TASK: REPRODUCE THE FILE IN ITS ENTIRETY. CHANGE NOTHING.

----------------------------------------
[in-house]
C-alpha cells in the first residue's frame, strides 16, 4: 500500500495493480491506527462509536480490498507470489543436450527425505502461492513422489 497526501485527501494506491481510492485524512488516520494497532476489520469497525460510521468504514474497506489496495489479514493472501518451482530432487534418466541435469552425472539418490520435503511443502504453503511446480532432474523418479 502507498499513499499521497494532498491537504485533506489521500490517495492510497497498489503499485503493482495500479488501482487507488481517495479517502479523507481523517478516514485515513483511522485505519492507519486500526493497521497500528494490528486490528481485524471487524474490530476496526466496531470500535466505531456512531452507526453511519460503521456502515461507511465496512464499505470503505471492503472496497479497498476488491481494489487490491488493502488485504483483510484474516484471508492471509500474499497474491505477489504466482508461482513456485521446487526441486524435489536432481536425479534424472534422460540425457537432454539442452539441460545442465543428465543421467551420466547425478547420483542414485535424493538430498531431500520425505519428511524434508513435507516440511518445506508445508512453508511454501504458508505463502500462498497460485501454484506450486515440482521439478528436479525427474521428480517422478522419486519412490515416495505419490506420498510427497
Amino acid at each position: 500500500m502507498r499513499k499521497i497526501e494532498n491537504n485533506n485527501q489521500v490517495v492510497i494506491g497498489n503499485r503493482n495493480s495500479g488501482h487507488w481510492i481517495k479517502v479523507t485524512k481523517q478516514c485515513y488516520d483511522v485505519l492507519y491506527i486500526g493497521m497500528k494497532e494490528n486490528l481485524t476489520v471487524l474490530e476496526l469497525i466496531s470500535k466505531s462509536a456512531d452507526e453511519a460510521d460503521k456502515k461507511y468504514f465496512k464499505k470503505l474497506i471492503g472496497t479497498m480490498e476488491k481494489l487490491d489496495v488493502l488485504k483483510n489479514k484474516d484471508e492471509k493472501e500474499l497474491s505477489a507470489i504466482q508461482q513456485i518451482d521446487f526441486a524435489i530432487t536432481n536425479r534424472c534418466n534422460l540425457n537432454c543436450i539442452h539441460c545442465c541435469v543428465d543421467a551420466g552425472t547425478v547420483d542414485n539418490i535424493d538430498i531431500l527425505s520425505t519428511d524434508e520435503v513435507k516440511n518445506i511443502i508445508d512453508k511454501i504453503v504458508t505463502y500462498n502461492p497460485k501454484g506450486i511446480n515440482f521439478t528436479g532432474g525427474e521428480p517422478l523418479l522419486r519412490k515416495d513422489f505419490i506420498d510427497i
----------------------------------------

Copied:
[in-house]
C-alpha cells in the first residue's frame, strides 16, 4: 500500500495493480491506527462509536480490498507470489543436450527425505502461492513422489 497526501485527501494506491481510492485524512488516520494497532476489520469497525460510521468504514474497506489496495489479514493472501518451482530432487534418466541435469552425472539418490520435503511443502504453503511446480532432474523418479 502507498499513499499521497494532498491537504485533506489521500490517495492510497497498489503499485503493482495500479488501482487507488481517495479517502479523507481523517478516514485515513483511522485505519492507519486500526493497521497500528494490528486490528481485524471487524474490530476496526466496531470500535466505531456512531452507526453511519460503521456502515461507511465496512464499505470503505471492503472496497479497498476488491481494489487490491488493502488485504483483510484474516484471508492471509500474499497474491505477489504466482508461482513456485521446487526441486524435489536432481536425479534424472534422460540425457537432454539442452539441460545442465543428465543421467551420466547425478547420483542414485535424493538430498531431500520425505519428511524434508513435507516440511518445506508445508512453508511454501504458508505463502500462498497460485501454484506450486515440482521439478528436479525427474521428480517422478522419486519412490515416495505419490506420498510427497
Amino acid at each position: 500500500m502507498r499513499k499521497i497526501e494532498n491537504n485533506n485527501q489521500v490517495v492510497i494506491g497498489n503499485r503493482n495493480s495500479g488501482h487507488w481510492i481517495k479517502v479523507t485524512k481523517q478516514c485515513y488516520d483511522v485505519l492507519y491506527i486500526g493497521m497500528k494497532e494490528n486490528l481485524t476489520v471487524l474490530e476496526l469497525i466496531s470500535k466505531s462509536a456512531d452507526e453511519a460510521d460503521k456502515k461507511y468504514f465496512k464499505k470503505l474497506i471492503g472496497t479497498m480490498e476488491k481494489l487490491d489496495v488493502l488485504k483483510n489479514k484474516d484471508e492471509k493472501e500474499l497474491s505477489a507470489i504466482q508461482q513456485i518451482d521446487f526441486a524435489i530432487t536432481n536425479r534424472c534418466n534422460l540425457n537432454c543436450i539442452h539441460c545442465c541435469v543428465d543421467a551420466g552425472t547425478v547420483d542414485n539418490i535424493d538430498i531431500l527425505s520425505t519428511d524434508e520435503v513435507k516440511n518445506i511443502i508445508d512453508k511454501i504453503v504458508t505463502y500462498n502461492p497460485k501454484g506450486i511446480n515440482f521439478t528436479g532432474g525427474e521428480p517422478l523418479l522419486r519412490k515416495d513422489f505419490i506420498d510427497i